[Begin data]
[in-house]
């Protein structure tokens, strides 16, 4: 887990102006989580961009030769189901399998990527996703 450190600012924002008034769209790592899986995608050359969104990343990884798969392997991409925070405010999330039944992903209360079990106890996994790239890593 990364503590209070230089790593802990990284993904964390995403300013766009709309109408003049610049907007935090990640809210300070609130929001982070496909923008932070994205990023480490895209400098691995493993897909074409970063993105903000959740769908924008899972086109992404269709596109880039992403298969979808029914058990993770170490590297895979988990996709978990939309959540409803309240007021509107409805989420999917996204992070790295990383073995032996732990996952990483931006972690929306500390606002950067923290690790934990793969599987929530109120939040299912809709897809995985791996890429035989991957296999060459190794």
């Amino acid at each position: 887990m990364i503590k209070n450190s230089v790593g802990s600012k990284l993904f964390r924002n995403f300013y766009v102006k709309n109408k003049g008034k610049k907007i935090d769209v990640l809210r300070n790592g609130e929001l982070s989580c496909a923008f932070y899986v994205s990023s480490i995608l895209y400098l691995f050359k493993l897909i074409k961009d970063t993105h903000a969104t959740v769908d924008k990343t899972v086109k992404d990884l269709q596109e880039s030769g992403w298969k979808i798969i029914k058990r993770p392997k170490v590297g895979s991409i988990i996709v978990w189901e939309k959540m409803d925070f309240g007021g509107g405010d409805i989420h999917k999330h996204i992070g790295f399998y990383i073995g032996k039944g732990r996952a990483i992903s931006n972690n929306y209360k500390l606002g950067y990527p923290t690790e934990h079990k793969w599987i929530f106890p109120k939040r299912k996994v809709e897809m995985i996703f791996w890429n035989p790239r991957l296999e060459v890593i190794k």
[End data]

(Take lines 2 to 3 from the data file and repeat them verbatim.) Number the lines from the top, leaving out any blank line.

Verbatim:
């Protein structure tokens, strides 16, 4: 887990102006989580961009030769189901399998990527996703 450190600012924002008034769209790592899986995608050359969104990343990884798969392997991409925070405010999330039944992903209360079990106890996994790239890593 990364503590209070230089790593802990990284993904964390995403300013766009709309109408003049610049907007935090990640809210300070609130929001982070496909923008932070994205990023480490895209400098691995493993897909074409970063993105903000959740769908924008899972086109992404269709596109880039992403298969979808029914058990993770170490590297895979988990996709978990939309959540409803309240007021509107409805989420999917996204992070790295990383073995032996732990996952990483931006972690929306500390606002950067923290690790934990793969599987929530109120939040299912809709897809995985791996890429035989991957296999060459190794």
């Amino acid at each position: 887990m990364i503590k209070n450190s230089v790593g802990s600012k990284l993904f964390r924002n995403f300013y766009v102006k709309n109408k003049g008034k610049k907007i935090d769209v990640l809210r300070n790592g609130e929001l982070s989580c496909a923008f932070y899986v994205s990023s480490i995608l895209y400098l691995f050359k493993l897909i074409k961009d970063t993105h903000a969104t959740v769908d924008k990343t899972v086109k992404d990884l269709q596109e880039s030769g992403w298969k979808i798969i029914k058990r993770p392997k170490v590297g895979s991409i988990i996709v978990w189901e939309k959540m409803d925070f309240g007021g509107g405010d409805i989420h999917k999330h996204i992070g790295f399998y990383i073995g032996k039944g732990r996952a990483i992903s931006n972690n929306y209360k500390l606002g950067y990527p923290t690790e934990h079990k793969w599987i929530f106890p109120k939040r299912k996994v809709e897809m995985i996703f791996w890429n035989p790239r991957l296999e060459v890593i190794k």